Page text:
Game Development Reference
In-Depth Information
literature and we will at various places below resort to this terminology. In
particular, we will refer to the game described above as the Invisible Cops
and Robber Game . The name 'Cops and Robber Game', however, has also
been used for a very different type of games. We will describe the differences
in Section 7.3.1.
Optimal strategies
Obviously, by using as many searchers as there are vertices we can always
guarantee to catch the fugitive. The main challenge with any graph searching
game therefore is to devise an optimal search strategy. There are various
possible optimisation goals. One is to minimise the number of searchers used
in the strategy. Using as few searchers as possible is clearly desirable in many
scenarios, as deploying searchers may be risky for them, or it may simply be
costly to hire the searchers. Closely related to this is the question of whether
with a given bound on the number of searches the graph can be searched at
all.
Another very common goal is to minimise the time it takes to search the
graph or the number of steps taken in the search. In particular, often one
would want to avoid searching parts of the graph multiple times. Think for
instance of the application where the task is to clean a system of tunnels of
some pollution which is spreading through the tunnels. Hence, every tunnel,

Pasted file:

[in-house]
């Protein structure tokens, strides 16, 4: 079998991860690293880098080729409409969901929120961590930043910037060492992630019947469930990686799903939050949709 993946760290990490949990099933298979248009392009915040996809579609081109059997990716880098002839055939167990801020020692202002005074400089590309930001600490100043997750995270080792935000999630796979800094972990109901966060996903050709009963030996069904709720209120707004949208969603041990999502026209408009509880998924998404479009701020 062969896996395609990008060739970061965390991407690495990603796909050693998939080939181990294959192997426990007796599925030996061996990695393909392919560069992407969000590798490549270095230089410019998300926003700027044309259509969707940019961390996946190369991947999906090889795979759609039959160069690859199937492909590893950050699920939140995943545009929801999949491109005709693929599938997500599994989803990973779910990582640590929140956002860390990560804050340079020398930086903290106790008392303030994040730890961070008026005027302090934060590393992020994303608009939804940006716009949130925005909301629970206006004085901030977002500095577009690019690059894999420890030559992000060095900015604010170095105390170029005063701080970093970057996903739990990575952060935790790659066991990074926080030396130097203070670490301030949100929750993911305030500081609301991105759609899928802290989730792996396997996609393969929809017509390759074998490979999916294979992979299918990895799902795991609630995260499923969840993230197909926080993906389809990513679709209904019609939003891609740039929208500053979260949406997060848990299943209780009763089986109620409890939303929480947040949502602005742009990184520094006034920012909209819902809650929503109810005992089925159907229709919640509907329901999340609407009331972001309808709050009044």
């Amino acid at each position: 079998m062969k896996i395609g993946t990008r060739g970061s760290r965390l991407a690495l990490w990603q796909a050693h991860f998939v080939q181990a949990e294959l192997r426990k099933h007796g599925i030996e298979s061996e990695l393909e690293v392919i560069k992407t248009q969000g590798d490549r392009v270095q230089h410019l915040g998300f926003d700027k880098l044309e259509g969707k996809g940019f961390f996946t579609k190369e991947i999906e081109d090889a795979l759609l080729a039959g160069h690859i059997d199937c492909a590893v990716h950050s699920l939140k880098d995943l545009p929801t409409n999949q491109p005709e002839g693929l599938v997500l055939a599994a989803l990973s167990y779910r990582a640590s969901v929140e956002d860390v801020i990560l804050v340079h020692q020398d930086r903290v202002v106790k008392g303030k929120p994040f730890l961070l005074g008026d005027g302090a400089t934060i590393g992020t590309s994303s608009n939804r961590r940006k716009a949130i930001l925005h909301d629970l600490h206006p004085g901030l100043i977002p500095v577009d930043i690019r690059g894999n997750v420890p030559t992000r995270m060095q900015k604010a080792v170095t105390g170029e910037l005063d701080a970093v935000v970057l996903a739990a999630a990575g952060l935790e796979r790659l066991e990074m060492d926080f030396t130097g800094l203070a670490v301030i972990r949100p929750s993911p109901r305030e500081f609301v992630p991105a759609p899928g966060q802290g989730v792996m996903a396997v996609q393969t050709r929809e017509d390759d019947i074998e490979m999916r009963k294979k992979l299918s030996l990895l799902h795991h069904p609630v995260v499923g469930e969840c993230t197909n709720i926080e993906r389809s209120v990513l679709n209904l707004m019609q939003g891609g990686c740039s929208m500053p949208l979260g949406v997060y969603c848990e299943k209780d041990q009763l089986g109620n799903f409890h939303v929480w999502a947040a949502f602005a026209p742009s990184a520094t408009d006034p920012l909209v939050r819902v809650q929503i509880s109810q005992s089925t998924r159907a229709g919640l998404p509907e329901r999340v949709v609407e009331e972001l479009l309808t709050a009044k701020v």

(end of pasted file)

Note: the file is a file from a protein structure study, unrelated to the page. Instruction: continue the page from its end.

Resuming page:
once cleaned, must be protected from recontamination which can only be
done by sealing off any exit of the tunnel facing a contaminated tunnel. As
cleaning is likely to be expensive, we would usually want to avoid having to
clean a tunnel twice. Search strategies which avoid having to clean any edge
or vertex twice are called monotone .
On the other hand, sealing off a tunnel might be problematic or costly
and we would therefore aim at minimising the number of tunnels that have
to be sealed off simultaneously. In the edge searching game described above,
sealing off a tunnel corresponds to putting a searcher on a vertex incident
to the edge modelling the tunnel. Hence, minimising this means using as
few searchers as possible. Ideally, therefore, we aim at a search strategy that
is monotone and at the same time minimises the number of searchers used.
This leads to one of the most studied problems with graph searching games,
the monotonicity problem , the question of whether for a particular type of
game the minimal number of searchers needed to catch the fugitive is the
same as the minimal number of searchers needed for a monotone winning
strategy. Monotonicity of a type of game also has close connections to the
complexity of deciding whether k searchers can catch a fugitive on a given
graph - monotone strategies are usually of length linear in the size of the
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